Javier Ambrossi and Javier Calvo didn’t meet Cristina Ortiz Rodríguez, also known as “La Veneno,” in her best light. They often saw the prolific trans performer and bombastic media personality — by then in poor health — quietly eating a sandwich and sitting on a curb with her friends from her sex worker days. Nary a fan begging for an autograph was in sight.
Still, the actors-writers-producers-directors knew her story wasn’t only deserving to be heard around the world, but also one that would undoubtedly shine as brightly and stun as loudly as the firecracker did in her heyday. With this in mind, they created “Veneno,” which was produced by Atresmedia and Suma Latina, and generated a wave of buzz in the U.S. after its November release on HBO Max. The legendary RuPaul praised the show on social media, Variety included the biographical series on its 15 Best International Series of 2020 list, and it currently holds a 100% Tomatometer critics’ score and 98% audience score on the online review aggregator Rotten Tomatoes.
“Cristina always boasted that she’d be a global sensation, and look, she’s finally done it,” Calvo says.
“Veneno” isn’t the only TV biopic from the past year to be based on the life of a Hispanic icon. From “Luis Miguel: The Series” to “Selena: The Series” and “Isabel: The Intimate Life of Isabel Allende,” the supply for stories about famous Latinos, Latinas and Spaniards has suddenly started to surge.
For many, this is a “finally” moment, after years of hunger for this content from the roughly 60 million self-identified Hispanics in the States and from creatives who have long had these stories on their hearts and minds.
As “Isabel” executive producer Isabel Miquel puts it: “Latin America has a great host of characters to choose from — artists and politicians alike. [And] there are some lives that are striking because they are connected to history, or to critical political events, or they necessitate emotional breakdown and evolution.”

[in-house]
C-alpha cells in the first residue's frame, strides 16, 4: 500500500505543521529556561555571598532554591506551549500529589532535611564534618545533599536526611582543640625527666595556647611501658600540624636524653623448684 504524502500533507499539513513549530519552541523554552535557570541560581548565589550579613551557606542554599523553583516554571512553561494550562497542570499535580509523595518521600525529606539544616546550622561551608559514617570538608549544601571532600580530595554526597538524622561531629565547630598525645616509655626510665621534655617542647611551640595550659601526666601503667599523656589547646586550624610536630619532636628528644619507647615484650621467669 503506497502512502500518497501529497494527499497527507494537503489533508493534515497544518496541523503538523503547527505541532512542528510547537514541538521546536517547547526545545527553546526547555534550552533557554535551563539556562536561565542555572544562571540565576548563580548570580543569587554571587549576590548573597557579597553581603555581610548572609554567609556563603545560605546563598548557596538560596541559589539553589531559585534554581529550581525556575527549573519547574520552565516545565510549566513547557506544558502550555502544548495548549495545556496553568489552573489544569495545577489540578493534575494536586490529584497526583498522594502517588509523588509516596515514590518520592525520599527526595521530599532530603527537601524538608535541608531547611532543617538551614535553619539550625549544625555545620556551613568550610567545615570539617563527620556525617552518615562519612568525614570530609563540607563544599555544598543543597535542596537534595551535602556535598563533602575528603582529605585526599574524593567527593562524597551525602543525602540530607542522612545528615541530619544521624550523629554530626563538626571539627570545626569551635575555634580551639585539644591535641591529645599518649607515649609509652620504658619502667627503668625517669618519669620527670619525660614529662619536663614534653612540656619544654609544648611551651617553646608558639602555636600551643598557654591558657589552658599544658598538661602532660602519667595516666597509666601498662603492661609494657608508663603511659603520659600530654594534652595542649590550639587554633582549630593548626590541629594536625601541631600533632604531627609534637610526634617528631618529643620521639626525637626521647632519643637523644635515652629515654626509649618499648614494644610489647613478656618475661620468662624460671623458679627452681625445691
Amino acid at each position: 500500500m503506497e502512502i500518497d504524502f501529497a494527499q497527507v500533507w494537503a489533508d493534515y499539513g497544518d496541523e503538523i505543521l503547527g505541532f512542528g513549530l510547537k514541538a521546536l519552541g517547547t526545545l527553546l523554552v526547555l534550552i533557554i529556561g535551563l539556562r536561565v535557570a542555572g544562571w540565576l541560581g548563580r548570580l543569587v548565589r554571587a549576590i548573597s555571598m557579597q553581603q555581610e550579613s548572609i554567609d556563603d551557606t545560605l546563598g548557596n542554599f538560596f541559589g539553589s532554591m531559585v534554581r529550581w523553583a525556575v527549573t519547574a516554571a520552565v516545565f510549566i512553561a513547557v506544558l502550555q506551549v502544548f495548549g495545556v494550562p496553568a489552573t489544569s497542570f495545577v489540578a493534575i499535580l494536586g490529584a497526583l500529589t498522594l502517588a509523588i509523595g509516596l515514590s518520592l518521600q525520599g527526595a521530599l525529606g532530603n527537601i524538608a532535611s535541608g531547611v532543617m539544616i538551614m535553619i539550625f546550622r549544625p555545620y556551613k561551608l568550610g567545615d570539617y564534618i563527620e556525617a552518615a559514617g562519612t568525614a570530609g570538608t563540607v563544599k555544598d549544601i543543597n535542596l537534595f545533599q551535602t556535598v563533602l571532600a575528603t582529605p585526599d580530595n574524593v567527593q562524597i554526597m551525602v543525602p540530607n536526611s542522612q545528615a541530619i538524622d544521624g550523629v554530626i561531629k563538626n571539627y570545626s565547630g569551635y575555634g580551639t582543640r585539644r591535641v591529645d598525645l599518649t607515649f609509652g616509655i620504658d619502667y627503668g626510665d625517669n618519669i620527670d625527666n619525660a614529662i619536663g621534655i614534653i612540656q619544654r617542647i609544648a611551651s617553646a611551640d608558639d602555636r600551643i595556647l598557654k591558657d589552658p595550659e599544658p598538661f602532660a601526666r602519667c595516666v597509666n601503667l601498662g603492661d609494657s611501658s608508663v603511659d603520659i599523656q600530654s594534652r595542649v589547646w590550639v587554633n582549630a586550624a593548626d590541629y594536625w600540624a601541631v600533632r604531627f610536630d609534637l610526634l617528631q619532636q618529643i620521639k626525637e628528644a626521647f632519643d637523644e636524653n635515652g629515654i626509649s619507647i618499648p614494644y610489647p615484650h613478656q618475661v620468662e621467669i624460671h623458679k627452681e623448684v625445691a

However, with more global platforms looking to serve a broad audience, Hollywood is taking notice of these projects in a new way.
“We’re creating content that shows the North American public, as well as the world, how great the quality of our stories are, and how well we tell our stories, and how our essence and our soul bleeds through the people we choose to highlight. And there’s simply a demand for exceptional storytelling and exceptional biographies, regardless of what country they come from,” Miquel says.
Before Netflix snagged the two-part drama “Selena: The Series,” Moisés Zamora had a difficult time selling the gone-too-soon Mexican-American singer Selena Quintanilla-Pérez, coined the “Queen of Tejano music,” as riveting television.
“Maybe it was because three or four years ago the market didn’t envision Selena important enough to be taken seriously. Now, of course, after the popularity of the show, everyone’s like, ‘Oh my God, I wish I had bought it,’” Zamora says, “but hindsight is 20/20, right?”
Zamora also credits the globalization of entertainment and Gen Z’s indifference toward subtitles as one of the driving forces behind the influx of Hispanic biopics on television.
“They’re not afraid of captions. I think that has a lot to do with the generation’s desire to learn more about these icons that are part of our cultural makeup and are essential to redefining identities. Selena died before most of these kids were even born, but she’s still such a role model. I think everyone’s looking to the past to reaffirm their future,” he says.
Miquel notes that you can’t just adapt the life of any celebrity into a series: some may have fame, but drama is still what sells. For that reason alone, she had faith in the marketability of “Isabel,” given that the titular Chilean subject is considered the world’s most widely read Spanish-language author and whose multitude of highly acclaimed books have been translated into 42 languages.
The confidence that these stories aren’t too niche or specific to one community or country must come from the creatives behind them. Their passion and their knowledge of what pieces of the story are universal can help sell the buyers.
“The toughest part of selling ‘Veneno’ was getting people to realize that Cristina could leave anyone transfixed, but we did it,” Calvo says. “Whenever people would come up to us and say things like, ‘Wow, I didn’t think I’d like the show because I’m not gay,’ I always say, ‘Hold up, hold up — you like ‘Dexter,’ but you’re not a serial killer. You like ‘Grey’s Anatomy,’ but you’re not a surgeon. You don’t need to completely relate to a story or a person to be moved by them.”
Similarly, the long-held belief that Latino and Spanishlanguage series and TV are only for the Hispanic community has shattered,” Calvo continues. “We’ve opened up the market, which is only getting larger and more potent, and we are creating great content that the entire world is consuming.”
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